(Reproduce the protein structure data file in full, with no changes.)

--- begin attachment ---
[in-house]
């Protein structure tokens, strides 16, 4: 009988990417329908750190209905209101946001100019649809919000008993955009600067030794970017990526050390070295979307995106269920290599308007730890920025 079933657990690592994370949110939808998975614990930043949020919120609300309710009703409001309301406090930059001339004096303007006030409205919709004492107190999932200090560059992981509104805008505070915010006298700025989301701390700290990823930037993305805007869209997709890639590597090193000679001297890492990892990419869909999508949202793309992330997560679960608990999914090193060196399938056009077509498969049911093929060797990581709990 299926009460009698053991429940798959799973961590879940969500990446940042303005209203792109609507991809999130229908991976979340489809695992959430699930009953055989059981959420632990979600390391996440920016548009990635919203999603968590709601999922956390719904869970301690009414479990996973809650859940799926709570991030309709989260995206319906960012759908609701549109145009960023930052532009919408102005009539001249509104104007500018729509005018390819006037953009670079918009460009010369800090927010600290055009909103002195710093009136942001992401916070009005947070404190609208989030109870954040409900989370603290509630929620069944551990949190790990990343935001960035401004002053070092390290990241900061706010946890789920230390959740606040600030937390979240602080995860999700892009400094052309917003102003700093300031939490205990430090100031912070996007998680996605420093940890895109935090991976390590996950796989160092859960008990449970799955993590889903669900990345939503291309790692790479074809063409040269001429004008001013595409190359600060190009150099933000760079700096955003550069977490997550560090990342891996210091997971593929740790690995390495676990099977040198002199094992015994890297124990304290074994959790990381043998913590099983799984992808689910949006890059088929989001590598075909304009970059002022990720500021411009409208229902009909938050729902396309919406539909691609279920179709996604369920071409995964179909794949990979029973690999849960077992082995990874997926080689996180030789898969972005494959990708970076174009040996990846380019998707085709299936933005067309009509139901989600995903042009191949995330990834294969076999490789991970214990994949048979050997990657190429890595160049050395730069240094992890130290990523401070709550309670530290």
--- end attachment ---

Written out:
[in-house]
């Protein structure tokens, strides 16, 4: 009988990417329908750190209905209101946001100019649809919000008993955009600067030794970017990526050390070295979307995106269920290599308007730890920025 079933657990690592994370949110939808998975614990930043949020919120609300309710009703409001309301406090930059001339004096303007006030409205919709004492107190999932200090560059992981509104805008505070915010006298700025989301701390700290990823930037993305805007869209997709890639590597090193000679001297890492990892990419869909999508949202793309992330997560679960608990999914090193060196399938056009077509498969049911093929060797990581709990 299926009460009698053991429940798959799973961590879940969500990446940042303005209203792109609507991809999130229908991976979340489809695992959430699930009953055989059981959420632990979600390391996440920016548009990635919203999603968590709601999922956390719904869970301690009414479990996973809650859940799926709570991030309709989260995206319906960012759908609701549109145009960023930052532009919408102005009539001249509104104007500018729509005018390819006037953009670079918009460009010369800090927010600290055009909103002195710093009136942001992401916070009005947070404190609208989030109870954040409900989370603290509630929620069944551990949190790990990343935001960035401004002053070092390290990241900061706010946890789920230390959740606040600030937390979240602080995860999700892009400094052309917003102003700093300031939490205990430090100031912070996007998680996605420093940890895109935090991976390590996950796989160092859960008990449970799955993590889903669900990345939503291309790692790479074809063409040269001429004008001013595409190359600060190009150099933000760079700096955003550069977490997550560090990342891996210091997971593929740790690995390495676990099977040198002199094992015994890297124990304290074994959790990381043998913590099983799984992808689910949006890059088929989001590598075909304009970059002022990720500021411009409208229902009909938050729902396309919406539909691609279920179709996604369920071409995964179909794949990979029973690999849960077992082995990874997926080689996180030789898969972005494959990708970076174009040996990846380019998707085709299936933005067309009509139901989600995903042009191949995330990834294969076999490789991970214990994949048979050997990657190429890595160049050395730069240094992890130290990523401070709550309670530290």